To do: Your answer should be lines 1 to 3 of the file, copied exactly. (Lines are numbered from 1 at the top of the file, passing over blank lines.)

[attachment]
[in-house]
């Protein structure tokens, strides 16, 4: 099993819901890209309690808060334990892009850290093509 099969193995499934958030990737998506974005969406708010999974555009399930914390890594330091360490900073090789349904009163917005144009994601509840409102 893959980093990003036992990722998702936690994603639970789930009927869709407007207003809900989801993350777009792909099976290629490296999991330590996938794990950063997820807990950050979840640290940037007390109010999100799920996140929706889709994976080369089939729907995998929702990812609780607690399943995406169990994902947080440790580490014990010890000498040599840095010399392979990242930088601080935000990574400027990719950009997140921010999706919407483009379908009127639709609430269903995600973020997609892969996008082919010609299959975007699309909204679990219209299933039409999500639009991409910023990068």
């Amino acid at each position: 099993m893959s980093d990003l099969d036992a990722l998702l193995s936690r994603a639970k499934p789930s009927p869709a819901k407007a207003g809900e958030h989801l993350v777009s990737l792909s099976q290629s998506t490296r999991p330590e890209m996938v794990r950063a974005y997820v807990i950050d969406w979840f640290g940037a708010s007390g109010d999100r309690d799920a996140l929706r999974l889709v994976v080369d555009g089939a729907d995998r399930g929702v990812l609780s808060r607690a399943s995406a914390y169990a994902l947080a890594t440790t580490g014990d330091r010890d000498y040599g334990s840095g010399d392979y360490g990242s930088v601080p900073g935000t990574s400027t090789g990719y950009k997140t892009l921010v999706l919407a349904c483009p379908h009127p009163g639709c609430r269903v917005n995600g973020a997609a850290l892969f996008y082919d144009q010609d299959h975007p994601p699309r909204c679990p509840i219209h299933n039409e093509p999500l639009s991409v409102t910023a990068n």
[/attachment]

[in-house]
């Protein structure tokens, strides 16, 4: 099993819901890209309690808060334990892009850290093509 099969193995499934958030990737998506974005969406708010999974555009399930914390890594330091360490900073090789349904009163917005144009994601509840409102 893959980093990003036992990722998702936690994603639970789930009927869709407007207003809900989801993350777009792909099976290629490296999991330590996938794990950063997820807990950050979840640290940037007390109010999100799920996140929706889709994976080369089939729907995998929702990812609780607690399943995406169990994902947080440790580490014990010890000498040599840095010399392979990242930088601080935000990574400027990719950009997140921010999706919407483009379908009127639709609430269903995600973020997609892969996008082919010609299959975007699309909204679990219209299933039409999500639009991409910023990068």
């Amino acid at each position: 099993m893959s980093d990003l099969d036992a990722l998702l193995s936690r994603a639970k499934p789930s009927p869709a819901k407007a207003g809900e958030h989801l993350v777009s990737l792909s099976q290629s998506t490296r999991p330590e890209m996938v794990r950063a974005y997820v807990i950050d969406w979840f640290g940037a708010s007390g109010d999100r309690d799920a996140l929706r999974l889709v994976v080369d555009g089939a729907d995998r399930g929702v990812l609780s808060r607690a399943s995406a914390y169990a994902l947080a890594t440790t580490g014990d330091r010890d000498y040599g334990s840095g010399d392979y360490g990242s930088v601080p900073g935000t990574s400027t090789g990719y950009k997140t892009l921010v999706l919407a349904c483009p379908h009127p009163g639709c609430r269903v917005n995600g973020a997609a850290l892969f996008y082919d144009q010609d299959h975007p994601p699309r909204c679990p509840i219209h299933n039409e093509p999500l639009s991409v409102t910023a990068n």